Jog Falls formed by the Sharavati river.
|- location||Thirthahalli Taluk, Shimoga, Karnataka|
|- elevation||730 m (2,400 ft)|
|Honnavar, Uttara Kannada, Karnataka|
|0 ft (0 m)|
|Length||128 km (80 mi)|
|Basin size||2,985 km2 (1,153 sq mi)|
Sharavati is a river which originates and flows entirely within the state of Karnataka in India. It is one of the few westward flowing rivers of India and a major part of the river basin lies in the Western Ghats. The famous Jog Falls, located about 24 km from Sagara, are formed by this river. The river itself and the region around it are rich in biodiversity and are home to many rare species of flora and fauna.
- 1 Origin and topography
- 2 Geology
- 3 Climate
- 4 Dams
- 5 Hydroelectricity
- 6 Waterfalls
- 7 Flora and fauna
- 8 Places of interest
- 9 Notes
- 10 External links
Origin and topography
The river Sharavati originates at a place called Ambutheertha in the Thirthahalli taluk. According to ancient legend, the god Rama shot at the ground with his Ambu (translates to bow and arrow) because his wife, Sita, was thirsty. When his arrow hit the ground, water poured out (translates to Thirtha) and quenched her thirst. Because the river, according to the legend, originated with this event, the river is called "Sharavathi" as "Shara" translates to arrow.
The total length of the river is around 128 km (80 mi) and it joins the Arabian Sea at Honnavar in Uttara Kannada district. On its way, the Sharavati forms the Jog Falls where the river falls from a height of 253 m. The river is dammed at Linganamakki; the portion of the river above the dam is upstream and the remaining is downstream. The major tributaries of the river are Nandihole, Haridravathi, Mavinahole, Hilkunji, Yennehole, Hurlihole, and Nagodihole. Sharavati river basin falls into two districts of Karnataka namely Uttara Kannada and Shimoga. The upstream river basin is extended to two taluks i e Hosanagar and Sagar. The entire basin has an area of 2,985.66 km2 (1,153 sq mi). with upstream being 1,988.99 km2 (768 sq mi). and the downstream being 996.67 km2 (385 sq mi).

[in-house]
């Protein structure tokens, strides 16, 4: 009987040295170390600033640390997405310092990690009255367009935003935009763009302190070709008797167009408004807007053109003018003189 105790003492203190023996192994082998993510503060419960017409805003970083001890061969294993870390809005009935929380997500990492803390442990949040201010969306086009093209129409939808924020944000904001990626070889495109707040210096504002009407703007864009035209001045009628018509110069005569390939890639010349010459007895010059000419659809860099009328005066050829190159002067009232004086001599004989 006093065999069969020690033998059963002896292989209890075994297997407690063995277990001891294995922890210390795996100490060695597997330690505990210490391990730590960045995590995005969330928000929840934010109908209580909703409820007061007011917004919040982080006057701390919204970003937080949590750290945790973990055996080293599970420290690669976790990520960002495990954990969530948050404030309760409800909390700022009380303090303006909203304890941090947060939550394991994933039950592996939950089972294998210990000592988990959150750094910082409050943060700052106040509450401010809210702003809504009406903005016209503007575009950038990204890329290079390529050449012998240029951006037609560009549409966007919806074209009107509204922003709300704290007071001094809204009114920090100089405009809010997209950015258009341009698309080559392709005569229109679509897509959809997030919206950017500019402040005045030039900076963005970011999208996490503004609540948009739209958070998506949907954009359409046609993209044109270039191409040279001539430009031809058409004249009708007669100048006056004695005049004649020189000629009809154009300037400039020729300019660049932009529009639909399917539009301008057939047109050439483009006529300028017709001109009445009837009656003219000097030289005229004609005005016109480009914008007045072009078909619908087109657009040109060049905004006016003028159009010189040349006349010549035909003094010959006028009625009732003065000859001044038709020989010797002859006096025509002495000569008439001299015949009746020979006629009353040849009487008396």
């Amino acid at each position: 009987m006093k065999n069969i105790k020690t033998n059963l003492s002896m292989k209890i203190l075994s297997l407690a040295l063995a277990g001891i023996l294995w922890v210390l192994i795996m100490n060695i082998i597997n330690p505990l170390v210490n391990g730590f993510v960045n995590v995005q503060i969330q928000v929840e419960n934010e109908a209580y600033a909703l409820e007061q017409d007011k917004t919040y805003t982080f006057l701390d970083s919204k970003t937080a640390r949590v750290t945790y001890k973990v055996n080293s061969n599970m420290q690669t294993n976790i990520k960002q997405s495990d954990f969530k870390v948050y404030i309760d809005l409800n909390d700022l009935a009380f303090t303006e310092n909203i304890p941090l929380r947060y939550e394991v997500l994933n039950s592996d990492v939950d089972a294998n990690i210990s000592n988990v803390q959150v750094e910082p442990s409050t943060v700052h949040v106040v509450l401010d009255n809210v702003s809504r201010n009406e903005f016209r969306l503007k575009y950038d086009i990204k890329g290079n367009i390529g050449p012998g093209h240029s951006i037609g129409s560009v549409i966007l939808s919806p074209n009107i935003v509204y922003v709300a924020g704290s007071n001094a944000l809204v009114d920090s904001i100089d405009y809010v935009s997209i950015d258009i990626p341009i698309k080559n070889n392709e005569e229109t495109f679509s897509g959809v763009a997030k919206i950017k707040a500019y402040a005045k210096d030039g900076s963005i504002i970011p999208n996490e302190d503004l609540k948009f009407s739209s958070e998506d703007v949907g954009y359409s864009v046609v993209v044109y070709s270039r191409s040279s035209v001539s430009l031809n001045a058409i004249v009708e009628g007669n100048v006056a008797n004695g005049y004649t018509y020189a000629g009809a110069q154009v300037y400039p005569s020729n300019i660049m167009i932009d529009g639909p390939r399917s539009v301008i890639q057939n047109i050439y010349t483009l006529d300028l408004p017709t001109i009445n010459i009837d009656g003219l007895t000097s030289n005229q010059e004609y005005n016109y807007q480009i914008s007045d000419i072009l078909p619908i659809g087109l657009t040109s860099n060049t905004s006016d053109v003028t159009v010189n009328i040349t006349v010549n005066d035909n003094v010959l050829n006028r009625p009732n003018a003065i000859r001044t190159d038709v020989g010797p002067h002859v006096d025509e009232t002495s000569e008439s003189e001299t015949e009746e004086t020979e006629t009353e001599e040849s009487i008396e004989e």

- The Dharwar system: This system contains metamorphic rocks that are considered to be among the oldest in India. These rocks are derived from ancient sediments like conglomerates, ferruginous quartzites, greywackes, schists and limestones. They are rich in iron and manganese.
- Peninsular gneiss: These are crystalline rocks and are made up of granite, granodiorite, granito-gneiss, migmatite etc.
Soils in the Sharavati basin are mainly lateritic in origin and tend to be acidic and reddish to brownish in colour. The various type of soil found here are clay loamy, clayey, clayey-skeletal, and loamy. Four soil orders are found in the upstream river basin: ultisols, alfisols, inceptisols and entisols.
With a major part of the river lying in the Western Ghats, the Sharavati river basin receives a large amount of rainfall. Mean annual rainfall ranges from 6000 mm in the western side to 1700 mm in the eastern side of the basin. About 95% of the rainfall is received during the month of June to September (July being the rainiest) when the southwest monsoon is at its peak. There is some rainfall in the post monsoon season in the form of thundershowers mostly during October and some rainfall also occurs during the summer months of April and May.
April is usually the hottest month with the mean daily maximum temperature at 35.8oC and the mean daily minimum at 22.2oC.